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Thursday, December 24, 2020

Michoacán. Ucareo: the Church

In an earlier post we looked at the magnificent atrium cross at Ucareo. In this and a subsequent post we describe first the church exterior, and then the altarpieces.
Ucareo, view of the church and convento
San Agustín Ucareo was the eighth monastery to be established by the Augustinians in Michoacán.  It was founded in 1555 by Fray Juan de Utrera, an innovative architect/builder, whose unassuming statue now stands before the church door.
   Almost single-handedly he supervised construction of the entire monastery—an imposing project concluded in record time to forestall harsh criticism by the colonial authorities of what they viewed as an unnecessarily lavish Augustinian building program. This feat was achieved by Fray Juan’s then novel method of cutting all the stone to its final form at the quarry, saving time, effort and expense.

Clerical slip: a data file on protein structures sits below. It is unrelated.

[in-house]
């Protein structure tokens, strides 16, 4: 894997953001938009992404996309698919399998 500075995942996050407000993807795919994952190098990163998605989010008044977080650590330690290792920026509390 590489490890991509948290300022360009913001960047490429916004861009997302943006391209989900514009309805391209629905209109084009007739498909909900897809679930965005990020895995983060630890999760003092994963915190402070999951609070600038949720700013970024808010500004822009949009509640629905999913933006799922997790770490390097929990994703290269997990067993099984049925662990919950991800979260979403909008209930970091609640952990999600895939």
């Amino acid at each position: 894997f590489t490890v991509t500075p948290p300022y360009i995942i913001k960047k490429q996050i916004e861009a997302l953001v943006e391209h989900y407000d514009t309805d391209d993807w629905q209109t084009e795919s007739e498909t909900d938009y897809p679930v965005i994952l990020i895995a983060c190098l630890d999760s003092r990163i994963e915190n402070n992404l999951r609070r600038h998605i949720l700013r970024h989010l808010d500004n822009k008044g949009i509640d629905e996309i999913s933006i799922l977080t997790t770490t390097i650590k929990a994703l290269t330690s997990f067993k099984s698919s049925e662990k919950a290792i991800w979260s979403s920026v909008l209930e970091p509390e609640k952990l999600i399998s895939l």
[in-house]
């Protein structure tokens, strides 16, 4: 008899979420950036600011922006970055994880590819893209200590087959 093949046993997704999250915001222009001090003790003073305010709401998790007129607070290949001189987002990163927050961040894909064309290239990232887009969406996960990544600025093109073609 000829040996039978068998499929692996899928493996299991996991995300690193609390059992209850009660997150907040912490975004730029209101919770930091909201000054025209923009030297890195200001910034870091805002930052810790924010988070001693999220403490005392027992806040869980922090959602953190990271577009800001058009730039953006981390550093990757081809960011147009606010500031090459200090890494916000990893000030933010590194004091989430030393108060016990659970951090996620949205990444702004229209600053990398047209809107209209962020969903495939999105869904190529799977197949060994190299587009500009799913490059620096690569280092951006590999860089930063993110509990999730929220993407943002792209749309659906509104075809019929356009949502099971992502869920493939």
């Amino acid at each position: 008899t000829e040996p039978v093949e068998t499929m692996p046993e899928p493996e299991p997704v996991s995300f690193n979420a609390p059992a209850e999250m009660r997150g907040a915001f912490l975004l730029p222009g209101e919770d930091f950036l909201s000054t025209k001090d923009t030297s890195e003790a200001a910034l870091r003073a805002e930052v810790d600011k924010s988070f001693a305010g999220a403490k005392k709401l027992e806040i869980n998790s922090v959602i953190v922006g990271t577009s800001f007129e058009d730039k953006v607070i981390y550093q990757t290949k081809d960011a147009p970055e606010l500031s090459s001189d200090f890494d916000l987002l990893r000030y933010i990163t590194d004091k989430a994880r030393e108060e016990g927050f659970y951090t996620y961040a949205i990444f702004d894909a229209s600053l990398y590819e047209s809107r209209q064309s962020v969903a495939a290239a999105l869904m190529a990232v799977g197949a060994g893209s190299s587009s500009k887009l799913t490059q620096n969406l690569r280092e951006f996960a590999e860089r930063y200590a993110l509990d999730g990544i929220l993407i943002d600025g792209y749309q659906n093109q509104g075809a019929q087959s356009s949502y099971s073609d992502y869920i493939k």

The church was completed in 1603 and despite Basalenque’s claim that it was inspired by the Temple of Solomon, the retablo facade is an uncompromising example of Renaissance austerity. Classical orders of half-columns frame the plain arched doorway and choir window against courses of fine ashlar stonework. 
Although the facade, with its high pyramidal gable, is similar in outline to Charo, Ucareo lacks the veneer of geometrical decoration that adorns its neighbor. 

The sole concessions to ornament are the carved Augustinian insignia beneath the gable, inlaid with mirror-like pieces of obsidian.

text © 1997 & 2021 Richard D. Perry
images by the author and Robert Jackson

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